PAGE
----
L.A. Noire is a hard game to quantify. It is entirely unlike most games from Rockstar, or most other developers for that matter. It’s more of a gritty take on an interactive virtual novel than anything else. Whatever it is, though, it’s definitely worth the price of admission.
You play as Cole Phelps, a war hero and fledgling cop who’s trying to make the streets of 1940s Los Angeles safer for the people. Cole starts out as a beat cop, but by the end of the tutorial phase is promoted to traffic detective. The goal of the game is to rise through the ranks until you reach the top desk, Arson. Rarely will you concentrate on the goal though, because the gameplay is so enticing and draws you in so much.
L.A. Noire’s story is split into a number of individual cases that you’ll work at each desk, Traffic, Homicide, Vice, and Arson, with each one consisting of several phases. You’ll find yourself searching crime scenes for evidence, questioning witnesses, chasing down suspects on foot and by car, interrogating suspects, and even participating in a few shootouts. While each case plays out similarly, it never felt tedious or repetitive because the environment and cases are so well realized in the world that Team Bondi recreated. The gameplay really reminds me of a fully-fleshed out Phoenix Wright game, from the search for evidence to the interactions with those you talk to. When questioning a witness or suspect, you have the option to accept their statement as truth, doubt them, or outright accuse them of lying. Though, when accusing someone one of a lie, you have to have evidence to back up your assertion. Depending on how you treat each witness and suspect, the cases all play out in different ways. Getting interactions wrong could lead to cases taking longer than they otherwise would take, harmful endings for people who could have been saved, or arrests of the wrong suspect. The game takes all of this in stride and gives you a rating on each case. This gives L.A. Noire more replayability than you may think, since you can replay cases later in an attempt to do a better job or get a different ending.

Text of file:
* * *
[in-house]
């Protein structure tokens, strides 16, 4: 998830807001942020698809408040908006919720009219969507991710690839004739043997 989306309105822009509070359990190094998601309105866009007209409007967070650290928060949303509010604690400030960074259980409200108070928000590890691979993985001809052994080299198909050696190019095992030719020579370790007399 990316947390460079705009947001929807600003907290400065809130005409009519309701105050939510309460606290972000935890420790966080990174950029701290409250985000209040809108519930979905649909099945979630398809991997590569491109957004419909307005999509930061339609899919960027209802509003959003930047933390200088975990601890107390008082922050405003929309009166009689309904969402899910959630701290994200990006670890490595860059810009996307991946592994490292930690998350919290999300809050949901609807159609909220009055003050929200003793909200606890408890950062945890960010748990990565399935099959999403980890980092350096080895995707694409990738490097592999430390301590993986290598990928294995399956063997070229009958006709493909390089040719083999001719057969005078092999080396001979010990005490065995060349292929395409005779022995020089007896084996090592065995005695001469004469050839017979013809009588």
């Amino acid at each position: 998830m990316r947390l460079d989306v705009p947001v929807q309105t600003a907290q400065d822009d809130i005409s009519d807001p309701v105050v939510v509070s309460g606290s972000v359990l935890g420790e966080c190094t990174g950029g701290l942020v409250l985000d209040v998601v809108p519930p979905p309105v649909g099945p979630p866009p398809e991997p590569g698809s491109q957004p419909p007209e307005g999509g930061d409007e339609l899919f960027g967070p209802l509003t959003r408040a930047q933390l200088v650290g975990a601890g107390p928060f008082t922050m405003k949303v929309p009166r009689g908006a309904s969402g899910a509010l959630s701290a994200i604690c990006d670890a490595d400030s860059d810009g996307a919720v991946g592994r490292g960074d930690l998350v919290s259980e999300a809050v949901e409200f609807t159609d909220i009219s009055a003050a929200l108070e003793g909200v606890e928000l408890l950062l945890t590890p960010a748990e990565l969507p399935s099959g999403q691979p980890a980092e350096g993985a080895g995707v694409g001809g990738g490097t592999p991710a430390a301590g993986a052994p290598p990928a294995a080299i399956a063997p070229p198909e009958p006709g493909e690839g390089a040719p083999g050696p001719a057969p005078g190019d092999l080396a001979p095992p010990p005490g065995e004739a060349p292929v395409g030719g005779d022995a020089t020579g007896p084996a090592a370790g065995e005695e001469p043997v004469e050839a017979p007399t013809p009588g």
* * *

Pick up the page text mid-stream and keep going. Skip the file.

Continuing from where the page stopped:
To reduce the difficulty of the game for those who need it, Team Bondi included Intuition Points. These can be used to pinpoint evidence at a crime scene, get rid of one wrong response to a statement, or display the correct piece of evidence to use when accusing someone of lying. You get one each time you get enough experience to reach a new rank, of which there are 20. Thus, you can use a maximum of 20 hints in a single playthrough.
The graphics in L.A. Noire are phenomenal. The people are instantly recognizable by their faces, and facial expressions are amazingly accurate. The only gripe we have is that every woman looks to be in their mid-40s or 50s, even the children. The city itself is a nearly-faithful recreation of late 1940s downtown Los Angeles, and is enjoyable to just cruise around when you aren’t in a hurry to get to a crime scene. The soundtrack is vintage 1940s as well. (We did recognize a song or two also used in Fallout 3, amusingly.) As for the voice acting, the already-good work is helped a lot by the quality of the facial expressions accompanying the lines.
It may not be what most people expected out of a Rockstar-published title, but L.A. Noire is without a doubt one of our favorite games to date, and should be experienced by anyone.
Pros: Facial expressions are amazingly accurate, portrayal of 1940s LA is spot-on
Cons: Women all look old, no matter how old they are supposed to be